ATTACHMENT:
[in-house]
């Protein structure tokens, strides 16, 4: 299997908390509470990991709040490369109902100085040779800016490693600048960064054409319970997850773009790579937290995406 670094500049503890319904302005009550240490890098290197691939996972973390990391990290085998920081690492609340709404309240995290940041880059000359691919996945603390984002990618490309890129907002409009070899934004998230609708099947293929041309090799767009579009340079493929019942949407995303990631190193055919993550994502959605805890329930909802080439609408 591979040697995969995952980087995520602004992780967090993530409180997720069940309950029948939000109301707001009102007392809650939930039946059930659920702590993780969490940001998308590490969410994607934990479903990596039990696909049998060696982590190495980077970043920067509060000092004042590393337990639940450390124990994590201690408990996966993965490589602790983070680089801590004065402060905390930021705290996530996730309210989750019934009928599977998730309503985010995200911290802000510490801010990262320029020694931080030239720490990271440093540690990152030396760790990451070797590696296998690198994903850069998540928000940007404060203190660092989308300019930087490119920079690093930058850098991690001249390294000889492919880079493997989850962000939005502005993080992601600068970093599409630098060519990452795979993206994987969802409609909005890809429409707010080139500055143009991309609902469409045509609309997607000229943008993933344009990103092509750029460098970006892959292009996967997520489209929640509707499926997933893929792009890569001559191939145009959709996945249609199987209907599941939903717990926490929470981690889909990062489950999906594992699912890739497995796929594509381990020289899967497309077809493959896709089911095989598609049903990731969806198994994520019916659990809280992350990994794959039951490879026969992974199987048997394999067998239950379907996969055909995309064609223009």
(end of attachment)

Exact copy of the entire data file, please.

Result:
[in-house]
């Protein structure tokens, strides 16, 4: 299997908390509470990991709040490369109902100085040779800016490693600048960064054409319970997850773009790579937290995406 670094500049503890319904302005009550240490890098290197691939996972973390990391990290085998920081690492609340709404309240995290940041880059000359691919996945603390984002990618490309890129907002409009070899934004998230609708099947293929041309090799767009579009340079493929019942949407995303990631190193055919993550994502959605805890329930909802080439609408 591979040697995969995952980087995520602004992780967090993530409180997720069940309950029948939000109301707001009102007392809650939930039946059930659920702590993780969490940001998308590490969410994607934990479903990596039990696909049998060696982590190495980077970043920067509060000092004042590393337990639940450390124990994590201690408990996966993965490589602790983070680089801590004065402060905390930021705290996530996730309210989750019934009928599977998730309503985010995200911290802000510490801010990262320029020694931080030239720490990271440093540690990152030396760790990451070797590696296998690198994903850069998540928000940007404060203190660092989308300019930087490119920079690093930058850098991690001249390294000889492919880079493997989850962000939005502005993080992601600068970093599409630098060519990452795979993206994987969802409609909005890809429409707010080139500055143009991309609902469409045509609309997607000229943008993933344009990103092509750029460098970006892959292009996967997520489209929640509707499926997933893929792009890569001559191939145009959709996945249609199987209907599941939903717990926490929470981690889909990062489950999906594992699912890739497995796929594509381990020289899967497309077809493959896709089911095989598609049903990731969806198994994520019916659990809280992350990994794959039951490879026969992974199987048997394999067998239950379907996969055909995309064609223009």